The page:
The bill would provide explicit protections to employers for offering investment advice, but critics are more concerned about the part that would allow investment management firms to provide investment advice to participants for a fee, alongside “appropriate” disclosures.
Proponents say the bill would provide encouragement to employers to offer advice to their participants, result in more options for workers, and a potentially lower cost for the service. Critics are concerned that participants will suffer from “biased” advice that will simply enrich money management firms. And while proponents acknowledge there are risks , they note that the risk of doing nothing looms larger.
This week we asked our readers for their opinion on the bill — would the additional protections help sponsors and participants, or would it make a bad situation worse.
While the overall response rate was down from our normal pace, our respondents were firmly in favor of taking steps to expand investment advice — 68% in favor, in fact. Not that the remaining 32% weren’t just as concerned about the dangers of allowing “biased” providers to promote their own funds — there just weren’t as many.
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“Permitting money management firms to give advice is insane. The conflict of interest is just too high.”
“This is what we need. Get on with it. Let employers provide the needed advice that all employees need. Make it simple. If necessary separate the issues of “employer liability” and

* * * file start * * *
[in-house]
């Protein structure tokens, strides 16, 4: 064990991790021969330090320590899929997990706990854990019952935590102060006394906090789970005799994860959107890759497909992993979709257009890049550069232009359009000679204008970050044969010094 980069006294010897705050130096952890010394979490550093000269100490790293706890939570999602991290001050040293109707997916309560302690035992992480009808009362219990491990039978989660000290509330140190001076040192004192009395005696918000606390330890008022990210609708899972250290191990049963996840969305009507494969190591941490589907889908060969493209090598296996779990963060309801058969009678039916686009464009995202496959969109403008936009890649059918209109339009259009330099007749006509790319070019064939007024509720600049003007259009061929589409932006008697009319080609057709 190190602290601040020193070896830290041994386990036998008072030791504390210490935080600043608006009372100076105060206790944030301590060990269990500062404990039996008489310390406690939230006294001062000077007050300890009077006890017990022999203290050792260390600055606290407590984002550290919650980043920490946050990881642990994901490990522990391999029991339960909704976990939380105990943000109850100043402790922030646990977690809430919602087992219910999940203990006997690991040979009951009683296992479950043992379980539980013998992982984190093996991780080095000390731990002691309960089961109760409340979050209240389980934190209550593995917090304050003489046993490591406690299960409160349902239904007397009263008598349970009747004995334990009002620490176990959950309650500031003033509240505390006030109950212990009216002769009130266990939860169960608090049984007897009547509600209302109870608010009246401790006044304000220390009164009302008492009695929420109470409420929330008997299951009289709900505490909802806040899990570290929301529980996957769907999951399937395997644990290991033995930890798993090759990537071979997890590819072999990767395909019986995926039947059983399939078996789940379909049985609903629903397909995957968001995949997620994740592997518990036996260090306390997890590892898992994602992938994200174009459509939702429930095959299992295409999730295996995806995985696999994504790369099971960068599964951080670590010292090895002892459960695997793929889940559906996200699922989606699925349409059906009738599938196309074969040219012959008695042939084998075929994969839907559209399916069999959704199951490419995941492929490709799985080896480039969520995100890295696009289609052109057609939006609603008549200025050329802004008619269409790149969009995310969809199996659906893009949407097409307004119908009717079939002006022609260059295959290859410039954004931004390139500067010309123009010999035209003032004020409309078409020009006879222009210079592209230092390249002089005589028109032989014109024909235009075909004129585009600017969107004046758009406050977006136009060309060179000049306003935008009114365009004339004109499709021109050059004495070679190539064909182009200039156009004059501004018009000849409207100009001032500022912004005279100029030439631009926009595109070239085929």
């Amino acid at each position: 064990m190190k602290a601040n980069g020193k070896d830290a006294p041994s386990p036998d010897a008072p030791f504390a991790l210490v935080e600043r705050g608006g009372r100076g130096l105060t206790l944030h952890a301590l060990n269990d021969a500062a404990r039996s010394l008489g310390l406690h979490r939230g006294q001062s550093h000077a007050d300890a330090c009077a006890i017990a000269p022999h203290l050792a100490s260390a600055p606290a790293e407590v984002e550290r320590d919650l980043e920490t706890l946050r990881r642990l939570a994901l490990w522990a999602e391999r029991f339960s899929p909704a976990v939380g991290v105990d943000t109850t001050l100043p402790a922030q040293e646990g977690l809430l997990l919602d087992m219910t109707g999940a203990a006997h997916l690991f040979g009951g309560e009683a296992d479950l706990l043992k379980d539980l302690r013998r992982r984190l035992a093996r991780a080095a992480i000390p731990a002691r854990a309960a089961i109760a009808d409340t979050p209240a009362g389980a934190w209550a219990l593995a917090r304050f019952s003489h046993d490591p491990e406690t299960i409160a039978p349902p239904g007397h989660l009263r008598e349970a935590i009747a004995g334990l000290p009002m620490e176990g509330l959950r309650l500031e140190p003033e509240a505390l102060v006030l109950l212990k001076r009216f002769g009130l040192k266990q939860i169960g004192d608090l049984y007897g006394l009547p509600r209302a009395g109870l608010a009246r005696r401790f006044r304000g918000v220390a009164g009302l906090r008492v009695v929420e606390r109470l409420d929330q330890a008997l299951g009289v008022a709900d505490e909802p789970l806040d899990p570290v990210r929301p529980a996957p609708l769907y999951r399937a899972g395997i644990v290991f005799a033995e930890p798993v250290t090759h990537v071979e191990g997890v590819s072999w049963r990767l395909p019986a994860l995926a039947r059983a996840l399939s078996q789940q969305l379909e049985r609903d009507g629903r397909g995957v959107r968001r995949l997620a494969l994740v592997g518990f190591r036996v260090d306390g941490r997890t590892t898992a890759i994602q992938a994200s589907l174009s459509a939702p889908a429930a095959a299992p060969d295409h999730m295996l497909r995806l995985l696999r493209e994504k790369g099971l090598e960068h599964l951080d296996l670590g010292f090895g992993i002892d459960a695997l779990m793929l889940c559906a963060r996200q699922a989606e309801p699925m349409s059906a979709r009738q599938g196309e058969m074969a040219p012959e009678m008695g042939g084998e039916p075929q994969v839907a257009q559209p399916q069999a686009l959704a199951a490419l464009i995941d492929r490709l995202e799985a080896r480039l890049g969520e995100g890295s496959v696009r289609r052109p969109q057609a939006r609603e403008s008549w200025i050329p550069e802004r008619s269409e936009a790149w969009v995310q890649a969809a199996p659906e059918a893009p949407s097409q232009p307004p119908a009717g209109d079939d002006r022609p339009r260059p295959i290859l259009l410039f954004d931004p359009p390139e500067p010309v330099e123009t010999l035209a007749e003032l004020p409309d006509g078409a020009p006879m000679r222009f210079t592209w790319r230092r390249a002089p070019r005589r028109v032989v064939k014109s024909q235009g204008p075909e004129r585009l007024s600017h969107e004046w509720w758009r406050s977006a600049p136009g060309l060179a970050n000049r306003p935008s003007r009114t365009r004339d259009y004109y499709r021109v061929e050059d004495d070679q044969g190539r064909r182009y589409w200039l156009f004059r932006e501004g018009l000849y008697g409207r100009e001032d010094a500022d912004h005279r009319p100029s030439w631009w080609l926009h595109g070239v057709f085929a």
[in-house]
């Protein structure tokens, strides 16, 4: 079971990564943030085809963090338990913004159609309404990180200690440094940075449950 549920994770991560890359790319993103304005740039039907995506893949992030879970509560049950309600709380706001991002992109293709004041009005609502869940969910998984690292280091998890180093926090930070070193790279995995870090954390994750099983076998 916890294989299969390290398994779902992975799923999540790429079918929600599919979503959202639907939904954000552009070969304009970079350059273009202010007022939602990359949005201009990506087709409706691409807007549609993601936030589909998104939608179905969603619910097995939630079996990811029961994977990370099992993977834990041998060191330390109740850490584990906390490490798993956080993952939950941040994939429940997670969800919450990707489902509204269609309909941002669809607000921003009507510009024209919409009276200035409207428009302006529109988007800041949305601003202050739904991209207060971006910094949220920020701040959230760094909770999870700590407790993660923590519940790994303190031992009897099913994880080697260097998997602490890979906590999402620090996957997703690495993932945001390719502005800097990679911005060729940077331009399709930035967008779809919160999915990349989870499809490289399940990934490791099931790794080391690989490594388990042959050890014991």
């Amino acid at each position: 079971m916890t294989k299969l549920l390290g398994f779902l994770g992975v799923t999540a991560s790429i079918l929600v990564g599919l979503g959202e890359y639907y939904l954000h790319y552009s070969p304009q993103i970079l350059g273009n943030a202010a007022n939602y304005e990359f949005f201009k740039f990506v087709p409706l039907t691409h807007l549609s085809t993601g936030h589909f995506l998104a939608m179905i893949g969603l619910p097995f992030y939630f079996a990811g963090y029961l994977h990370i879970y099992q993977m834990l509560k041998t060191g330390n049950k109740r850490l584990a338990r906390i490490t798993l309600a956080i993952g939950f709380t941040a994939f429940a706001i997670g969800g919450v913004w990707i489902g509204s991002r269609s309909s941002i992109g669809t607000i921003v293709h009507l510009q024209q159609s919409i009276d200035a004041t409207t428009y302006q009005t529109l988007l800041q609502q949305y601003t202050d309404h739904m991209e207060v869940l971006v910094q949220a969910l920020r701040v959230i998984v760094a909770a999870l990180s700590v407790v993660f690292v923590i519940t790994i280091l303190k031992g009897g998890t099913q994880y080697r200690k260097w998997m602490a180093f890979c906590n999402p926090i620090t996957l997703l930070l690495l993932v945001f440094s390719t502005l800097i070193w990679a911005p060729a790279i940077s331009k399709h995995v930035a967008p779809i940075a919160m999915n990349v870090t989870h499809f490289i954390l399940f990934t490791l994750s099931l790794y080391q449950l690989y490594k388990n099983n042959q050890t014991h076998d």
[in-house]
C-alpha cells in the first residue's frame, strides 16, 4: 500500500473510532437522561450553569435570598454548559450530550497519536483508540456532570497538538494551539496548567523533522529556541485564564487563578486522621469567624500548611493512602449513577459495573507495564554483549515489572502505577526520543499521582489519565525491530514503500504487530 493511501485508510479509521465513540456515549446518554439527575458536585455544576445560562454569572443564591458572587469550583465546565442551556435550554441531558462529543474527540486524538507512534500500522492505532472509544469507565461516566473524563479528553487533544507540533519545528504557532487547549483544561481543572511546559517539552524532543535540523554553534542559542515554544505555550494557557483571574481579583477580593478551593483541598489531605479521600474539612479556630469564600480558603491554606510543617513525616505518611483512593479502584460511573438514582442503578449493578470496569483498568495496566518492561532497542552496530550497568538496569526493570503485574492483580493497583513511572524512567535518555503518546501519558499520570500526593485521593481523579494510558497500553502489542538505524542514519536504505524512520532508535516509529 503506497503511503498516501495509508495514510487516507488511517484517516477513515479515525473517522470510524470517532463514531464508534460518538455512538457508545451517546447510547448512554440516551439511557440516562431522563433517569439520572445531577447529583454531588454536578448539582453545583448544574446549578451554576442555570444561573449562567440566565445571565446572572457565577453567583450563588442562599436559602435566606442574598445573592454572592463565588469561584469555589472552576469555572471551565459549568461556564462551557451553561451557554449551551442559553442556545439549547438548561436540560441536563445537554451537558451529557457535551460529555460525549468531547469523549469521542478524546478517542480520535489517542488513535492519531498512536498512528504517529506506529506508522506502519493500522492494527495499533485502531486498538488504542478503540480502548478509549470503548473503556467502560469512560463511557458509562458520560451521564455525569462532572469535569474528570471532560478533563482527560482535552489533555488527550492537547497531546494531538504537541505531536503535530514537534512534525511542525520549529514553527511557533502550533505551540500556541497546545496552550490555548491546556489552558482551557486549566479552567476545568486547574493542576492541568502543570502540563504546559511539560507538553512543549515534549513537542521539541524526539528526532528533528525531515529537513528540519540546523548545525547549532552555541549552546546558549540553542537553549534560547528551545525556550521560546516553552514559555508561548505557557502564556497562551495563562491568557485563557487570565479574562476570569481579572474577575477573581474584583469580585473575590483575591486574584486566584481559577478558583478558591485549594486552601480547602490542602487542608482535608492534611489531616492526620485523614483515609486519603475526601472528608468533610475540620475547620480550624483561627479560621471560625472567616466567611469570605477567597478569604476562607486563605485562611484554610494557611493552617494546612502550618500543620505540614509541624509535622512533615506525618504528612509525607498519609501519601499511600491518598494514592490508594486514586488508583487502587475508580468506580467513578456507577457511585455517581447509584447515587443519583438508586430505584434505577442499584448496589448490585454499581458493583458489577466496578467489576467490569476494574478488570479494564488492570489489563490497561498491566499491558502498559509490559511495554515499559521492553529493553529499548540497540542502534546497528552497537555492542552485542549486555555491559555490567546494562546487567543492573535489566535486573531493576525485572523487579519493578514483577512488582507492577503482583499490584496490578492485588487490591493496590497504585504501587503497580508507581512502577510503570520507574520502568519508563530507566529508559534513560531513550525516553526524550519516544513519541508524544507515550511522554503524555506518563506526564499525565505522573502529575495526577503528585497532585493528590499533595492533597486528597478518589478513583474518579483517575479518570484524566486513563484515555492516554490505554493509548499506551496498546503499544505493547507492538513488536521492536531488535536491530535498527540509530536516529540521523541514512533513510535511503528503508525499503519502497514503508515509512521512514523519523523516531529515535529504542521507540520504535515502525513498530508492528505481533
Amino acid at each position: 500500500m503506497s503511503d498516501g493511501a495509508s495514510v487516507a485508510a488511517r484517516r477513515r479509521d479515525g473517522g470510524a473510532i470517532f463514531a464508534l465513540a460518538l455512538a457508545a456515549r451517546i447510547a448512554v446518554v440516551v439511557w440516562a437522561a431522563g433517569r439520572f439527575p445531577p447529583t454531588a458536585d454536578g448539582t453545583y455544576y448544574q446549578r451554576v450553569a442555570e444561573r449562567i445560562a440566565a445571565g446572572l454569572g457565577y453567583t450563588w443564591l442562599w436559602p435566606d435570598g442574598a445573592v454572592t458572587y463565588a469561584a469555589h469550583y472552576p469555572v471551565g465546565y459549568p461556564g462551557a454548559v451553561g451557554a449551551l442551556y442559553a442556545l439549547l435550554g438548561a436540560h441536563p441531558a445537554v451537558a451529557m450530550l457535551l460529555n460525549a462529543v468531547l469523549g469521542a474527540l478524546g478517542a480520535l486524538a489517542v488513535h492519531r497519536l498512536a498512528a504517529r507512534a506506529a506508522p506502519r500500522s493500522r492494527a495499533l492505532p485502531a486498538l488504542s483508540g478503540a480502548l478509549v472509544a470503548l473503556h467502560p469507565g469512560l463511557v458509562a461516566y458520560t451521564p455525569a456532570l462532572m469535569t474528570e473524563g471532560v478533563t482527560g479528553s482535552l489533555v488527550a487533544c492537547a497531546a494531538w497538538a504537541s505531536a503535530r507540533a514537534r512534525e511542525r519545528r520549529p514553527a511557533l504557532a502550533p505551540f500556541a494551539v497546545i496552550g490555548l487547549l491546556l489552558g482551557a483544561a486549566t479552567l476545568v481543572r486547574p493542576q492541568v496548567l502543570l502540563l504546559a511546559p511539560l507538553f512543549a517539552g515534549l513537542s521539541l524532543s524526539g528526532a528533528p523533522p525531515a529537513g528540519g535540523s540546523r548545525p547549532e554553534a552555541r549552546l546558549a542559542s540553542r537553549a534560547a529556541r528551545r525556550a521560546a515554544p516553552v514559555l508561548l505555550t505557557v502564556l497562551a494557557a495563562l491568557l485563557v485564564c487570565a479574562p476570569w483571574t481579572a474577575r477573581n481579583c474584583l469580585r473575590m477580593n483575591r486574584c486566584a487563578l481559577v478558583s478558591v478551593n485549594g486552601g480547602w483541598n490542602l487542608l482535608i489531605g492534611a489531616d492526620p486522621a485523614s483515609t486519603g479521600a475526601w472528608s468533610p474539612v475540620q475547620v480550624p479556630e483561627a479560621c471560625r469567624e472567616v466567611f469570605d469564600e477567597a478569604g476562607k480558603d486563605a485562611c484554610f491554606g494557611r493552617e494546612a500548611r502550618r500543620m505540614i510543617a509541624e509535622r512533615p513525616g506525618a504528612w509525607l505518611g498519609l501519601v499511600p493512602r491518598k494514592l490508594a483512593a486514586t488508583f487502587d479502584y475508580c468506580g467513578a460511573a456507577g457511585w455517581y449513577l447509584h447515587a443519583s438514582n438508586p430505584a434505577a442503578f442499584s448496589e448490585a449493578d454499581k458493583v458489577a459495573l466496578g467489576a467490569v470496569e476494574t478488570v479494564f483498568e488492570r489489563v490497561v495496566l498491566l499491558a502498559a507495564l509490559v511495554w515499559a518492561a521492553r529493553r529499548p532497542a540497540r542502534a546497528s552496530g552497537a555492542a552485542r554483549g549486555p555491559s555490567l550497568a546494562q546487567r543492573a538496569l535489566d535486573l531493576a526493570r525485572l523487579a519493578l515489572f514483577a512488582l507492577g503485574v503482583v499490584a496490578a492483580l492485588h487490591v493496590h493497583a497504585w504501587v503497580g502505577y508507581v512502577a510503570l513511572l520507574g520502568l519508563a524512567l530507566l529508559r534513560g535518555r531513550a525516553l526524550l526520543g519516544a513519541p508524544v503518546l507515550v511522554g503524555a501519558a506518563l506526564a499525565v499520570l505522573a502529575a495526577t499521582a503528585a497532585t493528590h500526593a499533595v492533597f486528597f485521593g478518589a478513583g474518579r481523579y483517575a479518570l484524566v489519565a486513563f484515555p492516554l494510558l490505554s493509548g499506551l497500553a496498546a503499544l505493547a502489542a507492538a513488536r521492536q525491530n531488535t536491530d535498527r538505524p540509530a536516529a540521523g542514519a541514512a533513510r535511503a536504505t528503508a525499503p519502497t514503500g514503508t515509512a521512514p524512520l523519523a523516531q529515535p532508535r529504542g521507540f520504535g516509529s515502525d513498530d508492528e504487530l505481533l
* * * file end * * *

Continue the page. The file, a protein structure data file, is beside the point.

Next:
“conflicted investment managers” into two issues. Help employees by releasing employers from fear of inappropriate liability.”
“I can appreciate that there are other risks associated with allowing someone else who may have (what in my mind amounts to) a conflict of interest. However, I do agree that the risk of doing nothing is far greater. Perhaps if the industry at large were to change practices and pay straight salaries instead of commission based wages, you might feel more comfortable that you were getting largely unbiased advice.”
“The question then is which is better, biased advice or no advice at all. Most US citizens have no training in money management. They leave high school unable to even balance a checkbook. But these same people are expected to be able to choose among the offered plan funds for their retirement savings?.”
“If the Investment Management firms are permitted to offer “objective advice” in the near future (due to the wisdom & “oversight” of Congress) …How long will it be before the ADVICE ONLY firms of today begin to offer their own shopping-list of investments? Maybe we don’t know how long…but we do know WHY! I think we are all aware that the Investment Management fees are greater than the Advice Only fees?.”
“Considering how many people are underfunded for their retirement, how many people are saving in GICs or cash, and that the primary source of 401k advice is friends by the water cooler I fail to see how this could harm participants. Even taking advice that puts folks in less than stellar funds will benefit them in the long term.”